I hope it is clear to all that the fire spoken of in Isaiah 42 is a figure of judgment and not literal fire, as it speaks of God’s chosen people being subject to flaming wrath, surrounded by fire and even burned. Not a word of it is literal.

Who gave up Jacob to those who took away his goods, and Israel to his attackers? Did not the Lord? he against whom they did wrong, and in whose ways they would not go, turning away from his teaching. For this reason he let loose on him the heat of his wrath, and his strength was like a flame; and it put fire round about him, but he did not see it; he was burned, but did not take it to heart. (Isa 42:24-25)

If someone mistreats us, are we to heap burning coals of fire upon him? Yes we are, but this is figurative speech as it relates to overcoming evil with good. This fire produces a good result. Yet I am sure many Christians throughout history saw this verse as a license to make hell hotter for their adversaries. Even so, the discomfort in the conscience caused by receiving good for evil can hardly compare to the pain of burning your enemy’s flesh. Perhaps this is the fire into which God’s enemies will be cast. God, himself is a consuming fire. He makes his ministers a flame of fire. Are they literal fires? Are his ministers in flaming agony? How should we go about deciding when fire is to be taken literally and when it is a figure of speech? Can death be a thing thrown into a burning lake?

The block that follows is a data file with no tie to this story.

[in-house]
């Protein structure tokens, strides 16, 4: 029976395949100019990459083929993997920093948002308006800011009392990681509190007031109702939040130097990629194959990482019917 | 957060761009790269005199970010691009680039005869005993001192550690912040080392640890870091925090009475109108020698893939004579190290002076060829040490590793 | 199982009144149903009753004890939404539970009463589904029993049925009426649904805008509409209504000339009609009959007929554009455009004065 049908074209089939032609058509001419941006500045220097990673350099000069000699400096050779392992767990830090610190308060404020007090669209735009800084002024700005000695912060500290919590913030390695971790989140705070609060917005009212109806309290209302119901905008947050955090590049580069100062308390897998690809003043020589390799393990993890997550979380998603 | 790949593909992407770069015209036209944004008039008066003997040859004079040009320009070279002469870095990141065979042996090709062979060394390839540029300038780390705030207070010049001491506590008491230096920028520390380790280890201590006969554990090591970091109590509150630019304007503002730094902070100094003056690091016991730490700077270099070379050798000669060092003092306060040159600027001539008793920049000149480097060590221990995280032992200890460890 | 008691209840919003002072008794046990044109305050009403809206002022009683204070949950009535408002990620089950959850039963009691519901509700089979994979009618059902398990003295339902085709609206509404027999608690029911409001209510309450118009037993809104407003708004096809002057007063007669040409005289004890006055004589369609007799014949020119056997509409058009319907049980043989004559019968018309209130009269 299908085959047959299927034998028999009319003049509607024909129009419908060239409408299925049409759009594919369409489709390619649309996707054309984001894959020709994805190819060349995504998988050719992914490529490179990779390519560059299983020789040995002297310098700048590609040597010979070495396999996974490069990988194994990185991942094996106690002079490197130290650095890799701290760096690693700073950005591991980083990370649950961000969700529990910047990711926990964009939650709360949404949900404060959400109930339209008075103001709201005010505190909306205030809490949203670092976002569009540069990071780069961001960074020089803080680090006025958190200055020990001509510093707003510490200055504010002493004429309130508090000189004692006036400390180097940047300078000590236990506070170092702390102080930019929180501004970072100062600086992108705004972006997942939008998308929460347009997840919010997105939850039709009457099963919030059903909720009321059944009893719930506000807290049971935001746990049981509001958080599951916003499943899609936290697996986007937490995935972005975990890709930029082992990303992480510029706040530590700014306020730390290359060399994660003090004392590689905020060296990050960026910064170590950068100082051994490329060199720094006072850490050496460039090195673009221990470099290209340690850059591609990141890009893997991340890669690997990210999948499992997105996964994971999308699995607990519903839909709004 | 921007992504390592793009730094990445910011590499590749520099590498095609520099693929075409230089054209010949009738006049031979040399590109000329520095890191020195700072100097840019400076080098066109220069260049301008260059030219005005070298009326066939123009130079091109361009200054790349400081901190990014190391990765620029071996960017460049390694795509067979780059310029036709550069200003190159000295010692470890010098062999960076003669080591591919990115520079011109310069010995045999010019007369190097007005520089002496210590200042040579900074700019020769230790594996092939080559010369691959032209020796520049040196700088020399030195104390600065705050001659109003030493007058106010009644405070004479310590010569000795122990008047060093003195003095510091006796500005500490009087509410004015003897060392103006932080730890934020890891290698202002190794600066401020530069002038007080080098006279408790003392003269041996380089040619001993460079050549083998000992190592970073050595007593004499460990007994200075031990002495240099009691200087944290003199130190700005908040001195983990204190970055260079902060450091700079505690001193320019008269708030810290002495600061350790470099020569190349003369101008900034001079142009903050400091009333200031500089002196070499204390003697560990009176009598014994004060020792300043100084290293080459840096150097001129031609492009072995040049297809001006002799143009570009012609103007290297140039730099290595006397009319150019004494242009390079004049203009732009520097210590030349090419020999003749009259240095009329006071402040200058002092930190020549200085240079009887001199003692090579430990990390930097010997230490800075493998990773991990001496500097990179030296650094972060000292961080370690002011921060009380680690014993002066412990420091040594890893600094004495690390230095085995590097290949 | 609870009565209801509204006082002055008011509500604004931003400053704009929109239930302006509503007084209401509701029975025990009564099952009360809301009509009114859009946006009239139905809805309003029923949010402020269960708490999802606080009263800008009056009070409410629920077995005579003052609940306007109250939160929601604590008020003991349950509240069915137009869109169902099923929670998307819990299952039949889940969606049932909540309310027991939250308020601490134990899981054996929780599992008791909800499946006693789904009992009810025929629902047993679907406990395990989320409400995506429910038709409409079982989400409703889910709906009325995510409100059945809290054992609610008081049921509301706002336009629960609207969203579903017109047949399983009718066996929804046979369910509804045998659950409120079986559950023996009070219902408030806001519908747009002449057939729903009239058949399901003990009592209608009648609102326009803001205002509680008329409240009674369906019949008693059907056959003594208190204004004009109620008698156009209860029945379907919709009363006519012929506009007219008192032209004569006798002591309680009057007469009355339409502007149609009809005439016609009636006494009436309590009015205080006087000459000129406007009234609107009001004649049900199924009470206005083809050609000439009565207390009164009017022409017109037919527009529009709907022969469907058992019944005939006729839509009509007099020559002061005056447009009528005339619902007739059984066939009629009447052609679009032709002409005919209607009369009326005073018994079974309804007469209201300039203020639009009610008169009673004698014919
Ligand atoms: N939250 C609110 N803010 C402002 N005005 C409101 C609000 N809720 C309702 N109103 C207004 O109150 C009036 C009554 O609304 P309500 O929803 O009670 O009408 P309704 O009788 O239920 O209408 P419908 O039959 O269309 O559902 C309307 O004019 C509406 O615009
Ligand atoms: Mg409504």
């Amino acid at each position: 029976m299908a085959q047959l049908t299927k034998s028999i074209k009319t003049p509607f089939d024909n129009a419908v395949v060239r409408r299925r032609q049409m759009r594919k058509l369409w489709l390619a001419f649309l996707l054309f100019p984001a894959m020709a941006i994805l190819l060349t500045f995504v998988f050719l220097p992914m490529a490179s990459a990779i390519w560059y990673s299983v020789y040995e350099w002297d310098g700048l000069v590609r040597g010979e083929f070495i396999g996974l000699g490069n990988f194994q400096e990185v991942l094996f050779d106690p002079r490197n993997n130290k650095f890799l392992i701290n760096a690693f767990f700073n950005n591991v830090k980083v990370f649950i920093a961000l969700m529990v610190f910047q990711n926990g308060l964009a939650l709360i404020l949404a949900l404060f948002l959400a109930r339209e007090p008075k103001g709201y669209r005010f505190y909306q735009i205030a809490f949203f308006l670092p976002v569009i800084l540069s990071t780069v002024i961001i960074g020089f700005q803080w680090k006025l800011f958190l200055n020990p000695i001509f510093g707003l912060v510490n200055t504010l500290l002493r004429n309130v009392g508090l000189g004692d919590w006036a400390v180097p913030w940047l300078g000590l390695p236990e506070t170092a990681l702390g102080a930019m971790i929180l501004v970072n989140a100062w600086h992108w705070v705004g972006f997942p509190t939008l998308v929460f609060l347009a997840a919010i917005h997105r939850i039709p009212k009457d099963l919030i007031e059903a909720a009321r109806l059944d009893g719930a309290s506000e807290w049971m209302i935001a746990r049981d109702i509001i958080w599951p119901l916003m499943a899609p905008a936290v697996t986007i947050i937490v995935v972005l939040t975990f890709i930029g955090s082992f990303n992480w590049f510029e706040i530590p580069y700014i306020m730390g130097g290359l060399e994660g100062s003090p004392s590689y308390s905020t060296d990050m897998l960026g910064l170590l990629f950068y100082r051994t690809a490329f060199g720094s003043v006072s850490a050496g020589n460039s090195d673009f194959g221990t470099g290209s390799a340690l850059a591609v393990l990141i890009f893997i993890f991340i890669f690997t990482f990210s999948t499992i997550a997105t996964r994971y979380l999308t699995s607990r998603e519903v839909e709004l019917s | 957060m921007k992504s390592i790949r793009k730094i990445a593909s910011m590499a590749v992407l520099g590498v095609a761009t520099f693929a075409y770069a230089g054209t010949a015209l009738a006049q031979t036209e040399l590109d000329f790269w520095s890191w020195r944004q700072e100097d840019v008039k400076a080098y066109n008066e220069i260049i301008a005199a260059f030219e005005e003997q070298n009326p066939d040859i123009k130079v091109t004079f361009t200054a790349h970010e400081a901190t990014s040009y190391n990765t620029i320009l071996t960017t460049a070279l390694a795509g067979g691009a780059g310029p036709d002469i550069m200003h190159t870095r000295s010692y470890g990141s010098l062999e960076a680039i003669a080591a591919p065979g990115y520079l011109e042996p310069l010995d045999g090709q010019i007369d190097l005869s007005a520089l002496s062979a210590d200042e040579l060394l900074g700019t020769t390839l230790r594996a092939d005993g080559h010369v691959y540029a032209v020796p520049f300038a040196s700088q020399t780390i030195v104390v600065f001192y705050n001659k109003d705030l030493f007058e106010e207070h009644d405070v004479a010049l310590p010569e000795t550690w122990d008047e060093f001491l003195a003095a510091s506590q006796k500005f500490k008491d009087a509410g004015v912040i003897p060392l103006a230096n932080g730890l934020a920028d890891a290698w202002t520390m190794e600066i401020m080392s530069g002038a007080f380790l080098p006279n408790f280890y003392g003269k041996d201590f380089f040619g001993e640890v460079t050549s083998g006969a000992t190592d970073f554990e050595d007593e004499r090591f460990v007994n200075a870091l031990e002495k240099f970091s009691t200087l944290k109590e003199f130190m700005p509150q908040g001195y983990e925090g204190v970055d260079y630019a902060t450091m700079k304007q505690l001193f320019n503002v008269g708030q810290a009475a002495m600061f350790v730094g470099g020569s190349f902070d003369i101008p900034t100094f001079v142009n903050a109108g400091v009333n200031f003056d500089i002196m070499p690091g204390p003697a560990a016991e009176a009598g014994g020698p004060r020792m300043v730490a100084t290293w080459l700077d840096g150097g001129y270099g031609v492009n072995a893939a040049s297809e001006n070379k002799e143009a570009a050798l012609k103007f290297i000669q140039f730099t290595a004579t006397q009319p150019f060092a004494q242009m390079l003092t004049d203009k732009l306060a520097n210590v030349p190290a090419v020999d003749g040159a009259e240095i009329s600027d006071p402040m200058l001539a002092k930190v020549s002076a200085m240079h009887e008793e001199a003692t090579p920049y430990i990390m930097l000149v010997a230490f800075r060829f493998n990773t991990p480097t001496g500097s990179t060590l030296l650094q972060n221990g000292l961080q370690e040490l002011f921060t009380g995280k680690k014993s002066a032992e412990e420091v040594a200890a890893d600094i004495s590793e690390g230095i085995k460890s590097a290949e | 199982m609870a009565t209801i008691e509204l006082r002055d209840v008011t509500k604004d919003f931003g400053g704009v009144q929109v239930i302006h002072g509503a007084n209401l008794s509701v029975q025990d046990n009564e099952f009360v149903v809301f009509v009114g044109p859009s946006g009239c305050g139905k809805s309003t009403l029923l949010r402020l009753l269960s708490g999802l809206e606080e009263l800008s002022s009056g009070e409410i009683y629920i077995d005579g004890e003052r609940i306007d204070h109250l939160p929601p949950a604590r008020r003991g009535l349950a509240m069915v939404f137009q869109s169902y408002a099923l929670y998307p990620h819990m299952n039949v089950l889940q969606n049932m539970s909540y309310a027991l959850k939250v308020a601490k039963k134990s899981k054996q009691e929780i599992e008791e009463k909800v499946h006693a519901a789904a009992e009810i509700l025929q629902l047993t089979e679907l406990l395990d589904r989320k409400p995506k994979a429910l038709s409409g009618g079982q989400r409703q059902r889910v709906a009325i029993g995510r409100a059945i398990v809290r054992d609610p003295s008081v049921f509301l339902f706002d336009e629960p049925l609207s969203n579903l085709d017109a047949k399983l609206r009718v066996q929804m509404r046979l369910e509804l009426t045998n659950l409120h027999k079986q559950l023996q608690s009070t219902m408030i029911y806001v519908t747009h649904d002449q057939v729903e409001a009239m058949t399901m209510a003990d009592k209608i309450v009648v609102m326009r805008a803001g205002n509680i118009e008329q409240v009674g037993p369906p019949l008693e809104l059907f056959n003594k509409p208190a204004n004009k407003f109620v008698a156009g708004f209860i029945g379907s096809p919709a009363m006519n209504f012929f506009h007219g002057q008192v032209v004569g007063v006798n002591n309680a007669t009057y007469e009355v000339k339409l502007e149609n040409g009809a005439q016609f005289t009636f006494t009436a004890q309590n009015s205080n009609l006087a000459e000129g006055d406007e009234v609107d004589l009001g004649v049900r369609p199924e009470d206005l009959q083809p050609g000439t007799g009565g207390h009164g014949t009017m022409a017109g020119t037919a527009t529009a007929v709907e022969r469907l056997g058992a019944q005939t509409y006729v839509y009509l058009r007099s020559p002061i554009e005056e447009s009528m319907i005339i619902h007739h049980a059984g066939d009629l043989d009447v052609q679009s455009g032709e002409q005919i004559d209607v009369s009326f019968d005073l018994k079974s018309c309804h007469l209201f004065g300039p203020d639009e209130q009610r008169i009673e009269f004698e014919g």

Does scripture alone form our concept of God’s judgment, or do our ancestral preconceptions skew our interpretation of scripture? I would suggest the scriptures are not nearly as articulate, detailed or cruel as the pervading picture of hell we have, even today. I am also suggesting that hell has been embellished when it was most effective in scaring and controlling the masses. Scripture clearly shows God’s wrath. But God is not defined as wrath. God is (is equated to) love. Since love defines God, love must be the basis for all he does. Love includes judgment and wrath, but wrath does not define God.

Over the centuries the people whose foremost image of God was that of  a wrathful and vengeful tyrant, were the quickest to turn up the heat on those outside their fold. Their hardened hearts devised the most graphic embellishments of  the coming judgment, amplifying the pain and torment exponentially. If our judgments toward others will be used as a standard for us, we should be very careful. If we continue to see God’s highest passion as being a torturer of souls (especially those we dislike), our hearts will be likewise affected and our actions will follow suit. Fixating on wrath will condemn the believer and those in his world to an unmerciful, legalistic and vengeful kind of existence. Just check the past.

© 2011 Gary Swisher. All Rights Reserved

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  1. One scripture I forgot to include:
    Dan 12:2 And many of them that sleep in the dust of the earth shall awake, some to everlasting life, and some to shame and everlasting contempt.

    Shame and contempt are in harmony with the contempt expressed by gnashing the teeth.